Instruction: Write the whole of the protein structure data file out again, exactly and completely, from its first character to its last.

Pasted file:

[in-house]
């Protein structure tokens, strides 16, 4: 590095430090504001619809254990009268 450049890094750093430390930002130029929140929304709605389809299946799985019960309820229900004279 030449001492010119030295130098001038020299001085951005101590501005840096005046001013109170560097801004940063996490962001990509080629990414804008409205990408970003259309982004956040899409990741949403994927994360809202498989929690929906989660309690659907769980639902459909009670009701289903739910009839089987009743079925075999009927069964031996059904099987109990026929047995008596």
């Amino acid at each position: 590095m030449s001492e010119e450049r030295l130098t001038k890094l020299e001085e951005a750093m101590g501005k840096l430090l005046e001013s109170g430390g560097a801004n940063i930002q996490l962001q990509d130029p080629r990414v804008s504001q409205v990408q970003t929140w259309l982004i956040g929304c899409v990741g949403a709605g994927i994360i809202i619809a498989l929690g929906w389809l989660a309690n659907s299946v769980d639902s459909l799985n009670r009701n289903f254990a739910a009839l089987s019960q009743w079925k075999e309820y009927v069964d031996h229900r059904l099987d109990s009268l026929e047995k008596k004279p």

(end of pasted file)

[in-house]
């Protein structure tokens, strides 16, 4: 590095430090504001619809254990009268 450049890094750093430390930002130029929140929304709605389809299946799985019960309820229900004279 030449001492010119030295130098001038020299001085951005101590501005840096005046001013109170560097801004940063996490962001990509080629990414804008409205990408970003259309982004956040899409990741949403994927994360809202498989929690929906989660309690659907769980639902459909009670009701289903739910009839089987009743079925075999009927069964031996059904099987109990026929047995008596």
């Amino acid at each position: 590095m030449s001492e010119e450049r030295l130098t001038k890094l020299e001085e951005a750093m101590g501005k840096l430090l005046e001013s109170g430390g560097a801004n940063i930002q996490l962001q990509d130029p080629r990414v804008s504001q409205v990408q970003t929140w259309l982004i956040g929304c899409v990741g949403a709605g994927i994360i809202i619809a498989l929690g929906w389809l989660a309690n659907s299946v769980d639902s459909l799985n009670r009701n289903f254990a739910a009839l089987s019960q009743w079925k075999e309820y009927v069964d031996h229900r059904l099987d109990s009268l026929e047995k008596k004279p």